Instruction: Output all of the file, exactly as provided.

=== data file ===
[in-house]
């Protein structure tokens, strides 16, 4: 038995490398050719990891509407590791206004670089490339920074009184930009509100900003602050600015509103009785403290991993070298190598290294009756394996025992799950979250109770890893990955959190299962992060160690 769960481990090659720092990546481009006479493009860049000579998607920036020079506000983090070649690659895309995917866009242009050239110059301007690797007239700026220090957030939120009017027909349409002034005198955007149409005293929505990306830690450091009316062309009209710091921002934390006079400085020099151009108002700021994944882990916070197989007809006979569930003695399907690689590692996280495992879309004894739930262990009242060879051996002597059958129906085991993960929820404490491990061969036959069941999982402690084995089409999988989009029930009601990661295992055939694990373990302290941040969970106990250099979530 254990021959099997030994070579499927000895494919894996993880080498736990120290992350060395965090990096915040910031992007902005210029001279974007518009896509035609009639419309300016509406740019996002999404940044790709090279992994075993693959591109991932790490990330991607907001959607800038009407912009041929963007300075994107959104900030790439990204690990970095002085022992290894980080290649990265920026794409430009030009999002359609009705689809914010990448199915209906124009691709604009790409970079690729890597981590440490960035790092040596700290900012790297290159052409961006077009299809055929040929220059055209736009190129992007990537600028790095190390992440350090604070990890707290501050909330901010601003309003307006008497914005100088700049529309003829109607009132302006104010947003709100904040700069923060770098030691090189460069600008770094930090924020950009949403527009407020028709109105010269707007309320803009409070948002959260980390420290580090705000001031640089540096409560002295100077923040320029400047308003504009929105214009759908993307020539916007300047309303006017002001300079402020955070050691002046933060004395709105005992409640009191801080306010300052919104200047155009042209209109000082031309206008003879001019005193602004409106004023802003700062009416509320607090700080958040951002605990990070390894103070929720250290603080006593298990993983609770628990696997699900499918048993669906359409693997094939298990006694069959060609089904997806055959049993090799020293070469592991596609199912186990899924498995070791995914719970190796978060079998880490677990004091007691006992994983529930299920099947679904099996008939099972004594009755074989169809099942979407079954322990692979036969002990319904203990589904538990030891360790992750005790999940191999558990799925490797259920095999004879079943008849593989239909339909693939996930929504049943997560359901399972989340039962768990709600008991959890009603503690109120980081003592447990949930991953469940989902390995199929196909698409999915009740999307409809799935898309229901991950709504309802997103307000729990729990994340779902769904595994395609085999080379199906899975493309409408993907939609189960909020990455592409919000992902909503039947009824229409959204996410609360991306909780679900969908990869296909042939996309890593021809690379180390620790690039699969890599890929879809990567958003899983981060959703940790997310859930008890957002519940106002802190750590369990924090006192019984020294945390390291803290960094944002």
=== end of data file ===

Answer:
[in-house]
């Protein structure tokens, strides 16, 4: 038995490398050719990891509407590791206004670089490339920074009184930009509100900003602050600015509103009785403290991993070298190598290294009756394996025992799950979250109770890893990955959190299962992060160690 769960481990090659720092990546481009006479493009860049000579998607920036020079506000983090070649690659895309995917866009242009050239110059301007690797007239700026220090957030939120009017027909349409002034005198955007149409005293929505990306830690450091009316062309009209710091921002934390006079400085020099151009108002700021994944882990916070197989007809006979569930003695399907690689590692996280495992879309004894739930262990009242060879051996002597059958129906085991993960929820404490491990061969036959069941999982402690084995089409999988989009029930009601990661295992055939694990373990302290941040969970106990250099979530 254990021959099997030994070579499927000895494919894996993880080498736990120290992350060395965090990096915040910031992007902005210029001279974007518009896509035609009639419309300016509406740019996002999404940044790709090279992994075993693959591109991932790490990330991607907001959607800038009407912009041929963007300075994107959104900030790439990204690990970095002085022992290894980080290649990265920026794409430009030009999002359609009705689809914010990448199915209906124009691709604009790409970079690729890597981590440490960035790092040596700290900012790297290159052409961006077009299809055929040929220059055209736009190129992007990537600028790095190390992440350090604070990890707290501050909330901010601003309003307006008497914005100088700049529309003829109607009132302006104010947003709100904040700069923060770098030691090189460069600008770094930090924020950009949403527009407020028709109105010269707007309320803009409070948002959260980390420290580090705000001031640089540096409560002295100077923040320029400047308003504009929105214009759908993307020539916007300047309303006017002001300079402020955070050691002046933060004395709105005992409640009191801080306010300052919104200047155009042209209109000082031309206008003879001019005193602004409106004023802003700062009416509320607090700080958040951002605990990070390894103070929720250290603080006593298990993983609770628990696997699900499918048993669906359409693997094939298990006694069959060609089904997806055959049993090799020293070469592991596609199912186990899924498995070791995914719970190796978060079998880490677990004091007691006992994983529930299920099947679904099996008939099972004594009755074989169809099942979407079954322990692979036969002990319904203990589904538990030891360790992750005790999940191999558990799925490797259920095999004879079943008849593989239909339909693939996930929504049943997560359901399972989340039962768990709600008991959890009603503690109120980081003592447990949930991953469940989902390995199929196909698409999915009740999307409809799935898309229901991950709504309802997103307000729990729990994340779902769904595994395609085999080379199906899975493309409408993907939609189960909020990455592409919000992902909503039947009824229409959204996410609360991306909780679900969908990869296909042939996309890593021809690379180390620790690039699969890599890929879809990567958003899983981060959703940790997310859930008890957002519940106002802190750590369990924090006192019984020294945390390291803290960094944002």